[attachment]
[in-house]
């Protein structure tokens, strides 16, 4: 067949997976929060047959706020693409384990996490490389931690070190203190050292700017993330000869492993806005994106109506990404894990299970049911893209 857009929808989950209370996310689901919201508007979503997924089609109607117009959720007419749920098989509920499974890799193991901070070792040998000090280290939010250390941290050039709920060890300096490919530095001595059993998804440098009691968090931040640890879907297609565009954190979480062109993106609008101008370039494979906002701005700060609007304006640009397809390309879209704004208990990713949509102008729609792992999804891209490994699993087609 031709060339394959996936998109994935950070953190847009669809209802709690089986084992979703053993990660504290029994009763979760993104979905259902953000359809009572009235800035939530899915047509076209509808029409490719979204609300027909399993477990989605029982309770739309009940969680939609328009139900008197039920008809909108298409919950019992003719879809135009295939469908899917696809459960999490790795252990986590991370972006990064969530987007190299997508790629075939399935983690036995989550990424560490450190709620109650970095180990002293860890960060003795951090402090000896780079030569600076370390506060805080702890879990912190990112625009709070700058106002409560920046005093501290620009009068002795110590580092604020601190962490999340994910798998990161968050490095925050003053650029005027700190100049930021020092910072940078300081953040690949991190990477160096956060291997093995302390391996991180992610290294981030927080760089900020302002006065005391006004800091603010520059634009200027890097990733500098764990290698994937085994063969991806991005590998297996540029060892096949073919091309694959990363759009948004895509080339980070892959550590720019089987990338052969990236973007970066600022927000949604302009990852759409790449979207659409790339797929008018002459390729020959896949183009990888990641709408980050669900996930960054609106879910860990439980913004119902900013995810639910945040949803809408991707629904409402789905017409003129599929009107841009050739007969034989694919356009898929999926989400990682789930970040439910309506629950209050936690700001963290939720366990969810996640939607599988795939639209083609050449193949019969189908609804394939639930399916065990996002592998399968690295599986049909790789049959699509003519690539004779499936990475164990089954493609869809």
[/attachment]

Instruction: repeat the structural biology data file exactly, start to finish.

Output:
[in-house]
């Protein structure tokens, strides 16, 4: 067949997976929060047959706020693409384990996490490389931690070190203190050292700017993330000869492993806005994106109506990404894990299970049911893209 857009929808989950209370996310689901919201508007979503997924089609109607117009959720007419749920098989509920499974890799193991901070070792040998000090280290939010250390941290050039709920060890300096490919530095001595059993998804440098009691968090931040640890879907297609565009954190979480062109993106609008101008370039494979906002701005700060609007304006640009397809390309879209704004208990990713949509102008729609792992999804891209490994699993087609 031709060339394959996936998109994935950070953190847009669809209802709690089986084992979703053993990660504290029994009763979760993104979905259902953000359809009572009235800035939530899915047509076209509808029409490719979204609300027909399993477990989605029982309770739309009940969680939609328009139900008197039920008809909108298409919950019992003719879809135009295939469908899917696809459960999490790795252990986590991370972006990064969530987007190299997508790629075939399935983690036995989550990424560490450190709620109650970095180990002293860890960060003795951090402090000896780079030569600076370390506060805080702890879990912190990112625009709070700058106002409560920046005093501290620009009068002795110590580092604020601190962490999340994910798998990161968050490095925050003053650029005027700190100049930021020092910072940078300081953040690949991190990477160096956060291997093995302390391996991180992610290294981030927080760089900020302002006065005391006004800091603010520059634009200027890097990733500098764990290698994937085994063969991806991005590998297996540029060892096949073919091309694959990363759009948004895509080339980070892959550590720019089987990338052969990236973007970066600022927000949604302009990852759409790449979207659409790339797929008018002459390729020959896949183009990888990641709408980050669900996930960054609106879910860990439980913004119902900013995810639910945040949803809408991707629904409402789905017409003129599929009107841009050739007969034989694919356009898929999926989400990682789930970040439910309506629950209050936690700001963290939720366990969810996640939607599988795939639209083609050449193949019969189908609804394939639930399916065990996002592998399968690295599986049909790789049959699509003519690539004779499936990475164990089954493609869809």